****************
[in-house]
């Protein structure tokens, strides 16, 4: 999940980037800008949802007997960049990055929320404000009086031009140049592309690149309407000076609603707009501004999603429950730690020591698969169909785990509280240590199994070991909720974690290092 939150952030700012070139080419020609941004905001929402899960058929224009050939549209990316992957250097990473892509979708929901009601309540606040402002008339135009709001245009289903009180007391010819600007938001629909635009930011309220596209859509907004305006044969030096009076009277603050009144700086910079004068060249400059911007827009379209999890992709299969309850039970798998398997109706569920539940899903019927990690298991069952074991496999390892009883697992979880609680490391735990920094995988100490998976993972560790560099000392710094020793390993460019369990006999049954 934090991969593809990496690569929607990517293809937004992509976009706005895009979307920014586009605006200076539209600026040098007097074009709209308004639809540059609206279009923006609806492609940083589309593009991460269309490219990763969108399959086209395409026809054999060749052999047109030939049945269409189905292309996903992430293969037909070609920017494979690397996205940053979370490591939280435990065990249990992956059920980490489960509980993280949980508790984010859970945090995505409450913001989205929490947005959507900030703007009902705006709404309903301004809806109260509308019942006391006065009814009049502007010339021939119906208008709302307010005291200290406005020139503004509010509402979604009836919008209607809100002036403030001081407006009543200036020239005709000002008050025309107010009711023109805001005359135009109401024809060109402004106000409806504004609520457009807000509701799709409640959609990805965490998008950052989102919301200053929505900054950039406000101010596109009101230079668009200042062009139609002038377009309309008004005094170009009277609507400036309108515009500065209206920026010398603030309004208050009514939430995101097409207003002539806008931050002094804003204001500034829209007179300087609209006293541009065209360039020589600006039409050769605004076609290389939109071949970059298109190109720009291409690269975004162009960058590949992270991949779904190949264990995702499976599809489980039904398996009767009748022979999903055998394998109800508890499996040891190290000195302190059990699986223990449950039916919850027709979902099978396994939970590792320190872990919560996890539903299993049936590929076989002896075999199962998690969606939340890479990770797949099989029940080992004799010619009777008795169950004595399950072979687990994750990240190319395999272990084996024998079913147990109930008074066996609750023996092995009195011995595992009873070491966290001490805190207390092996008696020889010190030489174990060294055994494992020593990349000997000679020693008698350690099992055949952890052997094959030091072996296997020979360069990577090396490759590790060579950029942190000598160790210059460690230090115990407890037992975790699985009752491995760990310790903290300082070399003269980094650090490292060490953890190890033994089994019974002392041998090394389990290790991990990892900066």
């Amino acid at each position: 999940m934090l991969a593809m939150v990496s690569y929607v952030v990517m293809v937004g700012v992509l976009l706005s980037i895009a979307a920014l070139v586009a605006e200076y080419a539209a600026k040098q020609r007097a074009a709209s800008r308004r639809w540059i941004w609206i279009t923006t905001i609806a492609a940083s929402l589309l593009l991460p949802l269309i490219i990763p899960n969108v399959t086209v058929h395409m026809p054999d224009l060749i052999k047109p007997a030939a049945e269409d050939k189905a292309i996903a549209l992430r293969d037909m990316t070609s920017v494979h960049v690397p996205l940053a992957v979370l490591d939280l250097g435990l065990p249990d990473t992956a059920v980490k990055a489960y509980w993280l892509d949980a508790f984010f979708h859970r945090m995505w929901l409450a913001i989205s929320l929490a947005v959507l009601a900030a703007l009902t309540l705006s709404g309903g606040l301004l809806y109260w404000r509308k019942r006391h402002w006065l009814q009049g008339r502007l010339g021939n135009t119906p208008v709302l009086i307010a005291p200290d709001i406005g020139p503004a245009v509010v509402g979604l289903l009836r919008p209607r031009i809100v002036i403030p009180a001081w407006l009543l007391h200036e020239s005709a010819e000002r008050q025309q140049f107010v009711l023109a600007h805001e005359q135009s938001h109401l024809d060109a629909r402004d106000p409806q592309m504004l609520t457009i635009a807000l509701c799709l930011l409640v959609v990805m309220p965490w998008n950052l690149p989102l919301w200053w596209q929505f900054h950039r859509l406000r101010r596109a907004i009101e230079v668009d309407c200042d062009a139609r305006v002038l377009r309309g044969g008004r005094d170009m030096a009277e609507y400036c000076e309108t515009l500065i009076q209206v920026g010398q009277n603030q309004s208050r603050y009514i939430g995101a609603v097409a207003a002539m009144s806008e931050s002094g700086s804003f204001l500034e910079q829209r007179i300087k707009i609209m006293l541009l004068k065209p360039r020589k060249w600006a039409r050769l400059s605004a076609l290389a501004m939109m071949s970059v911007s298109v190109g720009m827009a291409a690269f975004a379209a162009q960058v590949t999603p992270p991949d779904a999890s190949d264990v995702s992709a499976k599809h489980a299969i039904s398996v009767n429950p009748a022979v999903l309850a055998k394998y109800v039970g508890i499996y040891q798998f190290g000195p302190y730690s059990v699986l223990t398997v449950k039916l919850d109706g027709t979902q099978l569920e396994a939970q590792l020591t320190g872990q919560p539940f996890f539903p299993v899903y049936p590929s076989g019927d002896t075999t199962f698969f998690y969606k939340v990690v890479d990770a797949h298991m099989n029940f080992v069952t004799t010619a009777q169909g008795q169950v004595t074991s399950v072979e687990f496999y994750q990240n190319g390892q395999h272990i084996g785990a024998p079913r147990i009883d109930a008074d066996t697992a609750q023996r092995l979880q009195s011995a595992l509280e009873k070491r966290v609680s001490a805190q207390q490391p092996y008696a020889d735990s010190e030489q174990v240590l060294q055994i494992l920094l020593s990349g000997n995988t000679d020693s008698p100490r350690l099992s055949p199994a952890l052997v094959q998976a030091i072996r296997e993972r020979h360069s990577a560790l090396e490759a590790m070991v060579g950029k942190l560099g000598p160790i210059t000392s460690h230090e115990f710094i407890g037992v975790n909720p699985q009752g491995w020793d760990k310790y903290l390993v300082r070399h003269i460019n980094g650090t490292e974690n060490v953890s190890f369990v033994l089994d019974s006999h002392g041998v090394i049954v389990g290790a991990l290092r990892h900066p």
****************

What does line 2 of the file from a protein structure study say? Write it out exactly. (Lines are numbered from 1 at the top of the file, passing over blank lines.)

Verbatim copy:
């Protein structure tokens, strides 16, 4: 999940980037800008949802007997960049990055929320404000009086031009140049592309690149309407000076609603707009501004999603429950730690020591698969169909785990509280240590199994070991909720974690290092 939150952030700012070139080419020609941004905001929402899960058929224009050939549209990316992957250097990473892509979708929901009601309540606040402002008339135009709001245009289903009180007391010819600007938001629909635009930011309220596209859509907004305006044969030096009076009277603050009144700086910079004068060249400059911007827009379209999890992709299969309850039970798998398997109706569920539940899903019927990690298991069952074991496999390892009883697992979880609680490391735990920094995988100490998976993972560790560099000392710094020793390993460019369990006999049954 934090991969593809990496690569929607990517293809937004992509976009706005895009979307920014586009605006200076539209600026040098007097074009709209308004639809540059609206279009923006609806492609940083589309593009991460269309490219990763969108399959086209395409026809054999060749052999047109030939049945269409189905292309996903992430293969037909070609920017494979690397996205940053979370490591939280435990065990249990992956059920980490489960509980993280949980508790984010859970945090995505409450913001989205929490947005959507900030703007009902705006709404309903301004809806109260509308019942006391006065009814009049502007010339021939119906208008709302307010005291200290406005020139503004509010509402979604009836919008209607809100002036403030001081407006009543200036020239005709000002008050025309107010009711023109805001005359135009109401024809060109402004106000409806504004609520457009807000509701799709409640959609990805965490998008950052989102919301200053929505900054950039406000101010596109009101230079668009200042062009139609002038377009309309008004005094170009009277609507400036309108515009500065209206920026010398603030309004208050009514939430995101097409207003002539806008931050002094804003204001500034829209007179300087609209006293541009065209360039020589600006039409050769605004076609290389939109071949970059298109190109720009291409690269975004162009960058590949992270991949779904190949264990995702499976599809489980039904398996009767009748022979999903055998394998109800508890499996040891190290000195302190059990699986223990449950039916919850027709979902099978396994939970590792320190872990919560996890539903299993049936590929076989002896075999199962998690969606939340890479990770797949099989029940080992004799010619009777008795169950004595399950072979687990994750990240190319395999272990084996024998079913147990109930008074066996609750023996092995009195011995595992009873070491966290001490805190207390092996008696020889010190030489174990060294055994494992020593990349000997000679020693008698350690099992055949952890052997094959030091072996296997020979360069990577090396490759590790060579950029942190000598160790210059460690230090115990407890037992975790699985009752491995760990310790903290300082070399003269980094650090490292060490953890190890033994089994019974002392041998090394389990290790991990990892900066």